Person A puts the $60,000 down payment on a $300,000 house and faithfully makes the mortgage payments for 30 years. At the end of that time, not only is the mortgage paid in full, but the house has doubled in value. Person A has grown is wealth from $60,000 to $600,000 in 30 years.
Person B also has $60,000, but instead of buying a house, she invests it in a blended portfolio of stocks and bonds, with an average annual rate of return of 7%. After 30 years, her $60,000 portfolio has grown to $456,735.
Person A nets an advantage of more than $153,000 as a result of buying rather than renting. However, if his house doesn’t rise in value, his net worth will be only $300,000 after 30 years. That will put him behind by more than $156,000.
Winner: It could go either way, depending on the price-performance of the homeowner’s house, versus the savings and investment commitment of the renter.
We just did an example of how a person can choose to invest money in a portfolio of stocks and bonds that would otherwise go toward the purchase of a home. That’s one form of opportunity cost that could go either for or against the homeowner.
But there are less certain opportunity costs. For example, if rather than buying a house, you chose to invest the money in your career or in buying a business, the increase in income – as well as the potential resale value of the business – could put you well ahead of the investment return on owning a house.
Self-made millionaire real estate investor Grant Cardone has stated many times that you shouldn’t buy a house to live in, but instead rent, then invest your money in yourself. (He rents his home while owning a portfolio of income producing rental properties.) Using the money to buy a business or improving your career skills is largely what he was referring to.
This covers a wide range of potential topics, that depend on your individual circumstances. For example, some people just feel better emotionally owning. They prefer the permanence of ownership – as well as the ability to customize their home – to any benefits that may be provided by renting. As well, if you have children, it’s likely you’ll strongly prefer owning to provide them with a greater sense of security.
On the other hand, if you have a very demanding career, you like to travel, or you have hobbies and passions that don’t see you spending much time at home, renting may be preferred. It’s also the better choice for anyone who doesn’t want to get involved in the hands-on maintenance that owning a home requires.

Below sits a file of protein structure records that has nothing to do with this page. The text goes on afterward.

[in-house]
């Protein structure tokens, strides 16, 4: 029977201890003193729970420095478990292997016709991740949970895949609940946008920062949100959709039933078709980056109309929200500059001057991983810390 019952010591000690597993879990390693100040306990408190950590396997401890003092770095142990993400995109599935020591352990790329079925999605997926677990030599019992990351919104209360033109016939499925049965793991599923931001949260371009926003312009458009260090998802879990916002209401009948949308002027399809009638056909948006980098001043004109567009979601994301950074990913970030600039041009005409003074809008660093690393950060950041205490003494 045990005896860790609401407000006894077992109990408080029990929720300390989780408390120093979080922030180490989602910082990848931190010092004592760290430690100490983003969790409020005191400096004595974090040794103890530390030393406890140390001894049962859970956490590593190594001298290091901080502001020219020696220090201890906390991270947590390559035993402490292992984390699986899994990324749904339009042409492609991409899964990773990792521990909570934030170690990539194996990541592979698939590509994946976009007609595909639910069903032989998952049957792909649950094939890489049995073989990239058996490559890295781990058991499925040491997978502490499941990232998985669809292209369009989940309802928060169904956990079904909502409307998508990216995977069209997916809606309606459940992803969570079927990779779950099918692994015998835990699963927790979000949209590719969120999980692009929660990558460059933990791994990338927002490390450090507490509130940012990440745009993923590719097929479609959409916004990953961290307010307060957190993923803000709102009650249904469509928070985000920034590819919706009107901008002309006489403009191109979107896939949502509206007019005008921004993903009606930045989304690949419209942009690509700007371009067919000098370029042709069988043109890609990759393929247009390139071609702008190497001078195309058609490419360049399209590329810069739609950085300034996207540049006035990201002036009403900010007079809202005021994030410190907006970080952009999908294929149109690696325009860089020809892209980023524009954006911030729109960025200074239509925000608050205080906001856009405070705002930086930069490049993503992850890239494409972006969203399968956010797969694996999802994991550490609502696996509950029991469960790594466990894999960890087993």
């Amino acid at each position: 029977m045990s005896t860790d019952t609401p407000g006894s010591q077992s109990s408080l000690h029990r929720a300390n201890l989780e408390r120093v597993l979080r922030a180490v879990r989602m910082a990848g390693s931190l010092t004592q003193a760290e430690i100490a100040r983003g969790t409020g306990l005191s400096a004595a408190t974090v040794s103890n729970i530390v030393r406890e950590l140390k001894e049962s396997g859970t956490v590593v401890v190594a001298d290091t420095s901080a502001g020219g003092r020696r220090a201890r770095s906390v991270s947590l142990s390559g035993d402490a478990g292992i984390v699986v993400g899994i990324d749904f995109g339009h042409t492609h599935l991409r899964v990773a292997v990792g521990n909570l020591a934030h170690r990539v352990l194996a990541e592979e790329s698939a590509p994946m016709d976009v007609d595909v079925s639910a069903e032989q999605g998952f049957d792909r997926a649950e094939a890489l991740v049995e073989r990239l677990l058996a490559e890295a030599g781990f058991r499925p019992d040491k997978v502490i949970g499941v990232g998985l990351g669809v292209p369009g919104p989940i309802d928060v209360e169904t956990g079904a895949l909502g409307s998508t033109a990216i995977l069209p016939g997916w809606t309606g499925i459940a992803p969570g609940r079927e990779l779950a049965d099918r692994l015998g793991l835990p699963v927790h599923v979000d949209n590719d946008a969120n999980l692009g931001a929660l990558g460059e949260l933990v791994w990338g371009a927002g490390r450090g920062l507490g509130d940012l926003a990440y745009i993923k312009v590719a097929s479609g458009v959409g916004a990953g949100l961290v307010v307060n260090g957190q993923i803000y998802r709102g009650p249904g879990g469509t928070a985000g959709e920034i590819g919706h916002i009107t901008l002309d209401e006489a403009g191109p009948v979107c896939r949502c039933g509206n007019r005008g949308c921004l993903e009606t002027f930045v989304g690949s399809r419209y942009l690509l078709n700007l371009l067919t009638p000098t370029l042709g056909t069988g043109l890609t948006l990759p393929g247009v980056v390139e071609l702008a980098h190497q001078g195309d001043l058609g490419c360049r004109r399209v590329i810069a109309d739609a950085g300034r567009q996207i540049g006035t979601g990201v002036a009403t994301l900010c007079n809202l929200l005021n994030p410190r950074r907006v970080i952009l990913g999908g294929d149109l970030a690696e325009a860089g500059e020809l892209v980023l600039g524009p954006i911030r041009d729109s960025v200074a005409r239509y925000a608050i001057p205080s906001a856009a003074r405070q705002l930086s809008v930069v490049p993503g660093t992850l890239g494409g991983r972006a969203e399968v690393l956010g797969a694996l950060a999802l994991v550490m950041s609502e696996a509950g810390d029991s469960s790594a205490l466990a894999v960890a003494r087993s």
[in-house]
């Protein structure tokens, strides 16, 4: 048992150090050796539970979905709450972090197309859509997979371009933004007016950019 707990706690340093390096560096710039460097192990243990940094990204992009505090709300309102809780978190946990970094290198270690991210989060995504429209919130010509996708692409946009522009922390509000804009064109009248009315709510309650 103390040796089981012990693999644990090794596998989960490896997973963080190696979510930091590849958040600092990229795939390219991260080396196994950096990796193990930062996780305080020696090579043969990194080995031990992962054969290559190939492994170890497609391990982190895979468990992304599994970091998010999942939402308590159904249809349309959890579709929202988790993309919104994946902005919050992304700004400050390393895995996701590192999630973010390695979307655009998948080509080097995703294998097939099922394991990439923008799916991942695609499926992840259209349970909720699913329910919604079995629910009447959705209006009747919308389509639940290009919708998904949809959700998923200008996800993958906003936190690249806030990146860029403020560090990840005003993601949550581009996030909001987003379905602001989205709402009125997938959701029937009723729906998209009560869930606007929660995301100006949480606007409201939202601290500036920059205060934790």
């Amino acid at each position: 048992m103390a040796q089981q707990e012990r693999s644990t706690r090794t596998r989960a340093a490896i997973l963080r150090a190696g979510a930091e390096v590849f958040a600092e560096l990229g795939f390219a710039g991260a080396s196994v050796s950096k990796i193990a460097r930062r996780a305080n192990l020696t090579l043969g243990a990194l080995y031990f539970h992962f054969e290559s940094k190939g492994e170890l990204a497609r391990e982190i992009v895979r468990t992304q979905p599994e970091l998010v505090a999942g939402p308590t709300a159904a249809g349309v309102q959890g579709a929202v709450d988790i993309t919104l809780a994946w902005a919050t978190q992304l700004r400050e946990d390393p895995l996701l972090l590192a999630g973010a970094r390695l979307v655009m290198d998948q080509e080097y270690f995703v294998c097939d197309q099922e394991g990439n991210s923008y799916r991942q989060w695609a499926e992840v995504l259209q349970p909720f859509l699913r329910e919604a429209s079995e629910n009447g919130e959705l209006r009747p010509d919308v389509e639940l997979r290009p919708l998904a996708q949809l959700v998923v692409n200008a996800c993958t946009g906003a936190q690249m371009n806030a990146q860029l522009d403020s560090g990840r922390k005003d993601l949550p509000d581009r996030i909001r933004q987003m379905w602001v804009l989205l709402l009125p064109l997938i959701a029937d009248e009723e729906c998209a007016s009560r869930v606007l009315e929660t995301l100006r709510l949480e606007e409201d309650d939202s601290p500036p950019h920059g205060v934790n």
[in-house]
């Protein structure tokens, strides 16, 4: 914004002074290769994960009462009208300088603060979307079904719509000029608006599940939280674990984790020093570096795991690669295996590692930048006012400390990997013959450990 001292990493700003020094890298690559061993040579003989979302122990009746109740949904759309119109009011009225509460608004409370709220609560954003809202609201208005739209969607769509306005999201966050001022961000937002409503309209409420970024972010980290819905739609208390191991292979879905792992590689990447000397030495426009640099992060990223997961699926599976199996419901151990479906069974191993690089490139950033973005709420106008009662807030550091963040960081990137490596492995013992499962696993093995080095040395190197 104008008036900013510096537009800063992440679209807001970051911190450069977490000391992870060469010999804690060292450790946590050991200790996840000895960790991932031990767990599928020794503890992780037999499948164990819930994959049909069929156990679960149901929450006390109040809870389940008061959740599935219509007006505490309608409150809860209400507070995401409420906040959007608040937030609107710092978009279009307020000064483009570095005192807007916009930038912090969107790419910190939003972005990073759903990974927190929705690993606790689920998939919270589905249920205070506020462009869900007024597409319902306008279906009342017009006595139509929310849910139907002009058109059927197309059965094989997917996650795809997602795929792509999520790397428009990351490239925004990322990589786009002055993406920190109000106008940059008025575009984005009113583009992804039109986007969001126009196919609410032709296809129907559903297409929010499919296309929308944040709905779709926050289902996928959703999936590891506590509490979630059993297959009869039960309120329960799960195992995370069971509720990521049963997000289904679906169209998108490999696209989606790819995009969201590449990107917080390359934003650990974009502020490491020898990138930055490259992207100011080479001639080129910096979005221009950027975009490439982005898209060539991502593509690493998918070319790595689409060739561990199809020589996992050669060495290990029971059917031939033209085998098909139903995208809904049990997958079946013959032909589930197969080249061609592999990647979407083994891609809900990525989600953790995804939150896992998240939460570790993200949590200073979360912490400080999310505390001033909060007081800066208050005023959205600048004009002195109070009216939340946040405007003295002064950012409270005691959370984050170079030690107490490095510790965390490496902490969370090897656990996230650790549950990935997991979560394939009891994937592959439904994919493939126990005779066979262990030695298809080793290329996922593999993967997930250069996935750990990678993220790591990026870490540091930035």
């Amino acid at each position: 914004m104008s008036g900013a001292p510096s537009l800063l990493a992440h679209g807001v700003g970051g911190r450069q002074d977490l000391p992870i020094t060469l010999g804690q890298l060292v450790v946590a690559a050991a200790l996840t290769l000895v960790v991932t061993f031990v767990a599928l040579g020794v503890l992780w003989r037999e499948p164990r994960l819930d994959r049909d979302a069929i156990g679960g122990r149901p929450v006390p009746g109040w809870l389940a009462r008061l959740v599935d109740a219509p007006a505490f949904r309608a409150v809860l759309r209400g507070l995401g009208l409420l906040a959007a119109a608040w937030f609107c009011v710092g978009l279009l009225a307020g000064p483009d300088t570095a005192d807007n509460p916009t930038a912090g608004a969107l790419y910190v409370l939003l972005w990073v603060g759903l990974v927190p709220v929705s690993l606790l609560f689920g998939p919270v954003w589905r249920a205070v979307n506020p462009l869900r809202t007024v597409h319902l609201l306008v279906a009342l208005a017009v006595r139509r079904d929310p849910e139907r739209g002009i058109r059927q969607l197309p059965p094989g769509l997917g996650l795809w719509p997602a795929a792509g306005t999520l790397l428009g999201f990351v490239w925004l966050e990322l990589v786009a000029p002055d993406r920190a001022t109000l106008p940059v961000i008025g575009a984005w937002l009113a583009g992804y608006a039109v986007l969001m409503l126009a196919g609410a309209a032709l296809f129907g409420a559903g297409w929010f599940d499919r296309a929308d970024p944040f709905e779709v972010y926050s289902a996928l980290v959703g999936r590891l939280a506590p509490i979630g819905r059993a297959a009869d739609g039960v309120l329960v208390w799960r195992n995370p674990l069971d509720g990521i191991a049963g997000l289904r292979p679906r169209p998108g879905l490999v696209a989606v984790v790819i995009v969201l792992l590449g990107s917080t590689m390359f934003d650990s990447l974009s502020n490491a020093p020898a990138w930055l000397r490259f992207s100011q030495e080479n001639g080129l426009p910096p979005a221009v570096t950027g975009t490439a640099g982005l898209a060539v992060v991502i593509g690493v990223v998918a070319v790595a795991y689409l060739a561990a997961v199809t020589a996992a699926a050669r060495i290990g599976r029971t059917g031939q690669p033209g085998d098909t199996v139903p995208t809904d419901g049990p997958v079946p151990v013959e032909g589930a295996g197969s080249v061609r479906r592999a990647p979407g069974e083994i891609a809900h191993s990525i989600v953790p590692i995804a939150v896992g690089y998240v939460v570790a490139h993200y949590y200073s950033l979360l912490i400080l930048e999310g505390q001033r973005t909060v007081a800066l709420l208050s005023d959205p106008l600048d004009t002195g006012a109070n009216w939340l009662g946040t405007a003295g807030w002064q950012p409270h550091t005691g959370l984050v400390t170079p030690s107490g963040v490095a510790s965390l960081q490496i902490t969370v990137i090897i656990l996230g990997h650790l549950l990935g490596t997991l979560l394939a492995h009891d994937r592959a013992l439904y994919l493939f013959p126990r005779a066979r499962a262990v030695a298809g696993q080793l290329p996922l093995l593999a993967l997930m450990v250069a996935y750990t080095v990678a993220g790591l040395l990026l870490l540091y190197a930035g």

Winner: It’s a certified toss-up.
Should YOU Rent or Buy a Home?
As you can see from the various factors we’ve evaluated in the rent vs. buy a home decision, it’s really a complicated choice.
It starts with the big picture factors, like the market you live in. If the area has particularly high housing costs, owning may not be an option, no matter how desirable it may be from an emotional standpoint.
There are also financial considerations, which tend to dominate the debate. First and foremost is the long-term financial advantage of owning versus renting. That really hangs mostly on the likelihood house prices in your area will rise substantially in the future. That is, of course, a variable, since it involves the use of a crystal ball that none of us have.
Then there are personal factors. First in that category is whether you can even afford to buy a house. That will depend on the strength of your finances, against levels of affordability in your area. You’ll also need to determine if owning will be a benefit from a tax standpoint, as well as the impact of variable costs, like repairs and maintenance.
Finally, there are issues of personal preference. As much as you may want to own a home, renting may better accommodate your lifestyle. If your occupation, hobbies, or traveling frequently keep you away from home, renting may be the better choice, even if other factors favor owning.
If you’re facing the rent vs. buy decision right now, carefully consider the choice against all the factors listed above. You may be surprised at your final conclusion.